November 28, 2022
Every farmer will have to develop a strategy to deal with higher input costs and ensure adequate profit margins. When making your crop plan, remember, there are things you can do to control input costs and there are things out of your control. As the 2023 planting season approaches, what can you do to control input costs?
As 2022 came to an end, stocks of available diesel fuel were at an almost all-time low. Demand, international impacts and production concerns led to the cost of diesel fuel being high, with the potential of going higher. Diesel fuel is one of those input costs you incur that you have some control over.
Reducing fuel costs
Certain operations use diesel fuel regardless of what kind of cropping system you have. Planting, spraying and harvesting fuel consumption changes little between a conventional-tillage system, a reduced-tillage system and a no-till system. The big difference comes in what happens between harvest and planting, and what might be done to prepare the soil for planting.
A long-term no-till farmer tells the story of what happened when he switched to no-till from a conventional-tillage system. His fuel supplier stopped by the farm shop one day in a somewhat miffed mood. His question out of the truck was, “What did I do to make you mad?”
Somewhat taken aback, the farmer asked what he was talking about. The supplier said, “You only bought a third of the fuel you normally buy last year” and asked where he was buying the rest. It took a quick explanation of how he changed cropping systems from conventional tillage to no-till and how that greatly reduced his fuel needs.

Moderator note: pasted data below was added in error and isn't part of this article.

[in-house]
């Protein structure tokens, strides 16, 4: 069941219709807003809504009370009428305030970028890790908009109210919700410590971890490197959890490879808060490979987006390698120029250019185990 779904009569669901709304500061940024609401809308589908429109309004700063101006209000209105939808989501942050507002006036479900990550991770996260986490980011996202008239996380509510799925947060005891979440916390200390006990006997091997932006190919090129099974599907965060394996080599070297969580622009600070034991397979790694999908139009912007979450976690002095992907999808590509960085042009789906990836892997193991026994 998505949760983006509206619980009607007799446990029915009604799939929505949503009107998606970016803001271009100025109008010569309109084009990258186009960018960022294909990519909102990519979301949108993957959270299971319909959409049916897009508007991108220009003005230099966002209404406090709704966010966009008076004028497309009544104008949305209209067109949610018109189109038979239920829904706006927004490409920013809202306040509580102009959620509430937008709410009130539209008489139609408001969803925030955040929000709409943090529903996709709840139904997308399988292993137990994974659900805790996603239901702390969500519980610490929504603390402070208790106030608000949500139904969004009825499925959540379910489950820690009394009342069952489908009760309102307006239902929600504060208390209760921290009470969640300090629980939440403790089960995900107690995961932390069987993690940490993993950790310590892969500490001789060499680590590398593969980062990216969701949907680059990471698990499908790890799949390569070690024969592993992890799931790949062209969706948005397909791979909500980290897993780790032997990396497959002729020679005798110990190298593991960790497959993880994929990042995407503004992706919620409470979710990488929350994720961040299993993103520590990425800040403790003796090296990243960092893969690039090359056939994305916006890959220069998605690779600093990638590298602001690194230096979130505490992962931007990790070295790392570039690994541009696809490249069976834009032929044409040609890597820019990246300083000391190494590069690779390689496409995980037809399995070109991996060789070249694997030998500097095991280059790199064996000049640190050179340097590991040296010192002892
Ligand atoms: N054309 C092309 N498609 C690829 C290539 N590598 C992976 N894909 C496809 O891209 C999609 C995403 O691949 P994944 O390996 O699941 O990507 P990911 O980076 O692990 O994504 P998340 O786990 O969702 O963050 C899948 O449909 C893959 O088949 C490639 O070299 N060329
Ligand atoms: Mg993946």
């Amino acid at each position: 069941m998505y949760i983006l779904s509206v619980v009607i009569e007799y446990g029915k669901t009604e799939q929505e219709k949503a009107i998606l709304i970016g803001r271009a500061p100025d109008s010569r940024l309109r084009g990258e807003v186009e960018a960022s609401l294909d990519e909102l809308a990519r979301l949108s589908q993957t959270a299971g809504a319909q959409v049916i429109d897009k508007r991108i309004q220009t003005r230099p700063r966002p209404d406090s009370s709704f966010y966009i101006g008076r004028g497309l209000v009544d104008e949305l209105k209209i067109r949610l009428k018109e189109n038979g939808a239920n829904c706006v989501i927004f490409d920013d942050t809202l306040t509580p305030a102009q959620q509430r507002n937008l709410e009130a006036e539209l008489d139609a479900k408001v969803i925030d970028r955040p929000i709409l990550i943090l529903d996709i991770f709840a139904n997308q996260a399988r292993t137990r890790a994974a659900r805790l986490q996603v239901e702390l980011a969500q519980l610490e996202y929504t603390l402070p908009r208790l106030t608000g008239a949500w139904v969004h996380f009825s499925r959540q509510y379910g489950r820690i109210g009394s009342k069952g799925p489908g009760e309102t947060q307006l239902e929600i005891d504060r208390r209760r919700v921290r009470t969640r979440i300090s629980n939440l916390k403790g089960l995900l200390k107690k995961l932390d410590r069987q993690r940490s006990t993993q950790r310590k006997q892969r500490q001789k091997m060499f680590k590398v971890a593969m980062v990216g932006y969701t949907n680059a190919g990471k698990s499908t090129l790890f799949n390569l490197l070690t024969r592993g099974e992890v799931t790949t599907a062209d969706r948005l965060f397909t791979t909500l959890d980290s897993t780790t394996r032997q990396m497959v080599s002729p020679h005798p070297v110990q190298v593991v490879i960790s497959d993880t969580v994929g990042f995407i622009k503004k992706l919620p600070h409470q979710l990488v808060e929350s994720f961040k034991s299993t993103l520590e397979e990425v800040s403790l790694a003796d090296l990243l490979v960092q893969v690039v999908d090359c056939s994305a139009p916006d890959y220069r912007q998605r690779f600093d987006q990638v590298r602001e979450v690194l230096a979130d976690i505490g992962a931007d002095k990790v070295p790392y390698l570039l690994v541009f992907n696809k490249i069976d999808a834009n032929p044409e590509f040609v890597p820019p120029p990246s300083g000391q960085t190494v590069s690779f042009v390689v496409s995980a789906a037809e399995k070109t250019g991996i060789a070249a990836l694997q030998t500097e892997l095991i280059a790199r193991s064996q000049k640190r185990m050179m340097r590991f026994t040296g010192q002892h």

So, at the expense of potentially getting pressing questions from your fuel supplier, are you ready to move to a system that will use less fuel?
Toward less fuel use
Even if you change your system to include one less tillage pass, you will reduce fuel consumption. If you change to a total no-till system, you may get that visit from your fuel supplier, but farming is all about making a profit. And profit is more than just bushels times yield. It’s also how much input costs take from your bottom line.
The Natural Resources Conservation Service offers a free tool that allows you to estimate fuel savings by switching from conventional tillage to reduced-tillage or no-till farming. Simply input information including crop type and acres. The tool will calculate estimated savings across different tillage systems in both gallons used and dollars spent.
If you are interested in switching to a system that uses less fuel, come by your local NRCS or soil and water conservation district office, and have a talk with the local staff. They are there to help you along your soil health journey!
Donovan is a district conservationist with NRCS. He writes on behalf of the Indiana Conservation Partnership.
About the Author(s)
Don Donovan is a district conservationist with the Natural Resources Conservation Service based in Parke County, Ind. He is a contributor to the Salute Soil Health column that appears regularly in Indiana Prairie Farmer on behalf of the Indiana Conservation Partnership.
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